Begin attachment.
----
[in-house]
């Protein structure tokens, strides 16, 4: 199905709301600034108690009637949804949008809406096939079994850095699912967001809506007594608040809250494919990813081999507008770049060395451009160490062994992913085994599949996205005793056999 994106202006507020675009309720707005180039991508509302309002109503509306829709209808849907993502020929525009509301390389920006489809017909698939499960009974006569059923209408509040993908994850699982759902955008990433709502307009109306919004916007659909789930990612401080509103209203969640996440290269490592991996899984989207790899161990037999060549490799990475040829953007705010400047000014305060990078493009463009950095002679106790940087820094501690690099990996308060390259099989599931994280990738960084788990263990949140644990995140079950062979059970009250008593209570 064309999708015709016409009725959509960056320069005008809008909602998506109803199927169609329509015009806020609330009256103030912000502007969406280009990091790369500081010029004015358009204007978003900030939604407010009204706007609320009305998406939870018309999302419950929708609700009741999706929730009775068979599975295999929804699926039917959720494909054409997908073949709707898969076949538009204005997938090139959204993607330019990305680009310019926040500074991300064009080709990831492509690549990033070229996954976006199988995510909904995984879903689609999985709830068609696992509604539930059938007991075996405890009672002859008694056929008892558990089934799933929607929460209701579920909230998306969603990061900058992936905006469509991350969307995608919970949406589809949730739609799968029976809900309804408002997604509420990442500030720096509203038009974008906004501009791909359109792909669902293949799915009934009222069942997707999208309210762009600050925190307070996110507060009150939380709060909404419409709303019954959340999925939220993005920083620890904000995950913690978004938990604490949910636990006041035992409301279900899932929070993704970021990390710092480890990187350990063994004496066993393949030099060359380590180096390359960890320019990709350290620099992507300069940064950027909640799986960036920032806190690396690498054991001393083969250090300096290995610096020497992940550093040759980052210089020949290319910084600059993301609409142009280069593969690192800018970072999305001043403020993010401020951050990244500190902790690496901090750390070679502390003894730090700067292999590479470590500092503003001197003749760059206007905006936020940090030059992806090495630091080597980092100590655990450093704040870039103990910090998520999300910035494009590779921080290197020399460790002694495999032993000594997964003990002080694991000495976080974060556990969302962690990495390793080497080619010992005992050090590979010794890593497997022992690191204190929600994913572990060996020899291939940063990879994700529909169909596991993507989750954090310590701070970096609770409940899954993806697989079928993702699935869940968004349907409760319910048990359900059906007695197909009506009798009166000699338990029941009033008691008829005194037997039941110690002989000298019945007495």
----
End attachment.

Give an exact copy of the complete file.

[in-house]
């Protein structure tokens, strides 16, 4: 199905709301600034108690009637949804949008809406096939079994850095699912967001809506007594608040809250494919990813081999507008770049060395451009160490062994992913085994599949996205005793056999 994106202006507020675009309720707005180039991508509302309002109503509306829709209808849907993502020929525009509301390389920006489809017909698939499960009974006569059923209408509040993908994850699982759902955008990433709502307009109306919004916007659909789930990612401080509103209203969640996440290269490592991996899984989207790899161990037999060549490799990475040829953007705010400047000014305060990078493009463009950095002679106790940087820094501690690099990996308060390259099989599931994280990738960084788990263990949140644990995140079950062979059970009250008593209570 064309999708015709016409009725959509960056320069005008809008909602998506109803199927169609329509015009806020609330009256103030912000502007969406280009990091790369500081010029004015358009204007978003900030939604407010009204706007609320009305998406939870018309999302419950929708609700009741999706929730009775068979599975295999929804699926039917959720494909054409997908073949709707898969076949538009204005997938090139959204993607330019990305680009310019926040500074991300064009080709990831492509690549990033070229996954976006199988995510909904995984879903689609999985709830068609696992509604539930059938007991075996405890009672002859008694056929008892558990089934799933929607929460209701579920909230998306969603990061900058992936905006469509991350969307995608919970949406589809949730739609799968029976809900309804408002997604509420990442500030720096509203038009974008906004501009791909359109792909669902293949799915009934009222069942997707999208309210762009600050925190307070996110507060009150939380709060909404419409709303019954959340999925939220993005920083620890904000995950913690978004938990604490949910636990006041035992409301279900899932929070993704970021990390710092480890990187350990063994004496066993393949030099060359380590180096390359960890320019990709350290620099992507300069940064950027909640799986960036920032806190690396690498054991001393083969250090300096290995610096020497992940550093040759980052210089020949290319910084600059993301609409142009280069593969690192800018970072999305001043403020993010401020951050990244500190902790690496901090750390070679502390003894730090700067292999590479470590500092503003001197003749760059206007905006936020940090030059992806090495630091080597980092100590655990450093704040870039103990910090998520999300910035494009590779921080290197020399460790002694495999032993000594997964003990002080694991000495976080974060556990969302962690990495390793080497080619010992005992050090590979010794890593497997022992690191204190929600994913572990060996020899291939940063990879994700529909169909596991993507989750954090310590701070970096609770409940899954993806697989079928993702699935869940968004349907409760319910048990359900059906007695197909009506009798009166000699338990029941009033008691008829005194037997039941110690002989000298019945007495």